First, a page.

Ondi Timoner’s Dig! is the story of a musical revolution, which may or may not have happened, depending on your perspective. The Brian Jonestown Massacre and The Dandy Worhols were friends before either had any modicum of fame, and they were determined to change the world — or at least the world of music. They took separate paths toward this change, and the onset of two types of fame turned them into rivals of the oddest sort.
I wasn’t really that familiar with The Brian Jonestown Massacre before I saw Dig! Now I feel like I know too much. If there’s a flaw in this film, it’s the fact that it spends more time on the drama of BJM front-man Anton Newcombe and his self-destruction than it does on The Dandys. Anton is portrayed as a musical genius on par with Bob Dylan, a spiritual figure like that of Jesus Christ, and/or a madman like Charles Manson. It’s entertaining and exciting at first, but grows weary and sad by the end. Besides, Joel Gion is easily the star of the show, even though his role in The Brian Jonestown Massacre is questionable (tambourines?). He’s the most entertaining person in the movie and thankfully clocks quite a bit of screen-time. He also — amazingly — manages to stay in the band for the duration.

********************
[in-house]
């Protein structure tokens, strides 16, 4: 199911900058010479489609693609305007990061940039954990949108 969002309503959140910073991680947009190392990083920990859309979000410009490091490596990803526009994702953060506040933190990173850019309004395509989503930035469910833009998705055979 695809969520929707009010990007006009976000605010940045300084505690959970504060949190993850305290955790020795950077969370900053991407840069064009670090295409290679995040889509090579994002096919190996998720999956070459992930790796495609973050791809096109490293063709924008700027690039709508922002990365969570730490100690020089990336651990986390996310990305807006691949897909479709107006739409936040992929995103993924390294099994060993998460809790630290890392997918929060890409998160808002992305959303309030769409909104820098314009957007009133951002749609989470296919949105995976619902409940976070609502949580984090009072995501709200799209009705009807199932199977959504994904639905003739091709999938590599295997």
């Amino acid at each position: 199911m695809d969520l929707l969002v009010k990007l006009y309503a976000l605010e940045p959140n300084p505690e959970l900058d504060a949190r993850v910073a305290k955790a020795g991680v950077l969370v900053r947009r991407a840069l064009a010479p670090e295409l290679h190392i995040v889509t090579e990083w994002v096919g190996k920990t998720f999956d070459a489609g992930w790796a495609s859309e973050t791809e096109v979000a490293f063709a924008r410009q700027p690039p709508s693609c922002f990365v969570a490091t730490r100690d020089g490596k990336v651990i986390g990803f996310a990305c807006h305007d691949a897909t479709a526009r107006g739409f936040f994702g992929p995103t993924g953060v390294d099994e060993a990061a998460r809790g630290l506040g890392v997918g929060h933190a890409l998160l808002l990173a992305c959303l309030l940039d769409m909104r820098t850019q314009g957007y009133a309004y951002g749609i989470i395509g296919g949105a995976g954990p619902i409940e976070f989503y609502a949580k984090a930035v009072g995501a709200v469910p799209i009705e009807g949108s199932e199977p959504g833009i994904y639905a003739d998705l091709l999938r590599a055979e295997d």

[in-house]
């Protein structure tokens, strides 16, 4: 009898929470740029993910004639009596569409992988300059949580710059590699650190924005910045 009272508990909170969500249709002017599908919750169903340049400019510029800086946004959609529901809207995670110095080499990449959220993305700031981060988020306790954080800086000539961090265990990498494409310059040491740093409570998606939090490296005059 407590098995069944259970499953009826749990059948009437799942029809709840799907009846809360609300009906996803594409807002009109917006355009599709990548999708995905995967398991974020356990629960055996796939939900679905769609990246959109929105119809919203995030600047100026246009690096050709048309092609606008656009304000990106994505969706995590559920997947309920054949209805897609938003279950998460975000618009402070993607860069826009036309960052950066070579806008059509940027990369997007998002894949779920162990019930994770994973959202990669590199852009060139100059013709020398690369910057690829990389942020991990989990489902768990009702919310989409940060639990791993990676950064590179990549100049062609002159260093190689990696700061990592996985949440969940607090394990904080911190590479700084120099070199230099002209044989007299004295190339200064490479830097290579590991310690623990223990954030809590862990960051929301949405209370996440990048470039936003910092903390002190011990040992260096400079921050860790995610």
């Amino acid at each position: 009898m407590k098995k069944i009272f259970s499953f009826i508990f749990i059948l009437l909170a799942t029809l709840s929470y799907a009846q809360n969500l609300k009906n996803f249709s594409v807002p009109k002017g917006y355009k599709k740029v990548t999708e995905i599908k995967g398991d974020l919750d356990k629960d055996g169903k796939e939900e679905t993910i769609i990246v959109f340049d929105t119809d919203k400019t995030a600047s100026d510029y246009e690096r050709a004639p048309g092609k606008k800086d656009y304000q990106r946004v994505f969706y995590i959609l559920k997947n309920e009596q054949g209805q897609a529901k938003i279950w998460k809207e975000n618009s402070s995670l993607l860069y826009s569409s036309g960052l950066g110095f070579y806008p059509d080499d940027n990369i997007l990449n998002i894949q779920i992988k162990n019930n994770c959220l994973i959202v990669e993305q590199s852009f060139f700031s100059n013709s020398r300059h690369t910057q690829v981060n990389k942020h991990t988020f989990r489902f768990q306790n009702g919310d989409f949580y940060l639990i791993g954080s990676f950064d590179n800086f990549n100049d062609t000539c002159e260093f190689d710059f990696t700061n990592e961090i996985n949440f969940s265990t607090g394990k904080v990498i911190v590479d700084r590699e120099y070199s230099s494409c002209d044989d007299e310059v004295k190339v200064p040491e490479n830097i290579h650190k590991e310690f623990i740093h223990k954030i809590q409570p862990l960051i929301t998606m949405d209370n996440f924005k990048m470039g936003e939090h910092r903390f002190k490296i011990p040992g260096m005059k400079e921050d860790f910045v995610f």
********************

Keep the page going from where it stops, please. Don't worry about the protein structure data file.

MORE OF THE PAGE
The Dandy Warhols are cast in the shadow of BJM’s drama. The Dandys only drama is the typical band-versus-major-label woes, and their tolerance of BJM’s “battle” against them. I guess their seeming well-adjustedness makes them less of a spectacle, but their scarcity on screen also makes them that much more of a treat to see.
The DVD release includes an second disc with ton of extra clips, including live footage, videos, and outtakes from both bands. Even if a bit lopsided (Anton Newcombe has publicly renounced the film as “Jerry Springer-esque”), Dig! provides an entertaining, behind-the-scenes look into two bands’ paths to feuds, fame, acclaim, and “revolution.”
Here’s the trailer to Dig! [runtime: 2:10]:
I marshal the middle between Mathers and McLuhan.
Editor of Boogie Down Predictions (Strange Attractor, 2022), author of Escape Philosophy (punctum, 2022) and Dead Precedents (Repeater, 2019).